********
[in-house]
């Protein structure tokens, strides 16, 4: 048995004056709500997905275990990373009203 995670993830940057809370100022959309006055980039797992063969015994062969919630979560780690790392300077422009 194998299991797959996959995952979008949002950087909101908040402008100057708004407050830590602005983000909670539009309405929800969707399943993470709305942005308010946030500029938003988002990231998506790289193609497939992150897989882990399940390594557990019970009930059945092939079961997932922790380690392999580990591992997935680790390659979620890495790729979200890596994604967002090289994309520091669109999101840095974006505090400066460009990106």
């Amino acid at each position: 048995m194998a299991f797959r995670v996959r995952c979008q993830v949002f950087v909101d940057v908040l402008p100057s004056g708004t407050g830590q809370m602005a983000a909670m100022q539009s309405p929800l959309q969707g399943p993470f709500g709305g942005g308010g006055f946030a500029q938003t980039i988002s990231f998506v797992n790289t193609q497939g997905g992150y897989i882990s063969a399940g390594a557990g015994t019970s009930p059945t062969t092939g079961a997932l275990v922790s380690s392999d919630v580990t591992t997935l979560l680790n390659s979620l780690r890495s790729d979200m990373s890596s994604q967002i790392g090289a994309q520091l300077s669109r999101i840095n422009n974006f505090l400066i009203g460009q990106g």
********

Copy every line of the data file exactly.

[in-house]
């Protein structure tokens, strides 16, 4: 048995004056709500997905275990990373009203 995670993830940057809370100022959309006055980039797992063969015994062969919630979560780690790392300077422009 194998299991797959996959995952979008949002950087909101908040402008100057708004407050830590602005983000909670539009309405929800969707399943993470709305942005308010946030500029938003988002990231998506790289193609497939992150897989882990399940390594557990019970009930059945092939079961997932922790380690392999580990591992997935680790390659979620890495790729979200890596994604967002090289994309520091669109999101840095974006505090400066460009990106």
């Amino acid at each position: 048995m194998a299991f797959r995670v996959r995952c979008q993830v949002f950087v909101d940057v908040l402008p100057s004056g708004t407050g830590q809370m602005a983000a909670m100022q539009s309405p929800l959309q969707g399943p993470f709500g709305g942005g308010g006055f946030a500029q938003t980039i988002s990231f998506v797992n790289t193609q497939g997905g992150y897989i882990s063969a399940g390594a557990g015994t019970s009930p059945t062969t092939g079961a997932l275990v922790s380690s392999d919630v580990t591992t997935l979560l680790n390659s979620l780690r890495s790729d979200m990373s890596s994604q967002i790392g090289a994309q520091l300077s669109r999101i840095n422009n974006f505090l400066i009203g460009q990106g």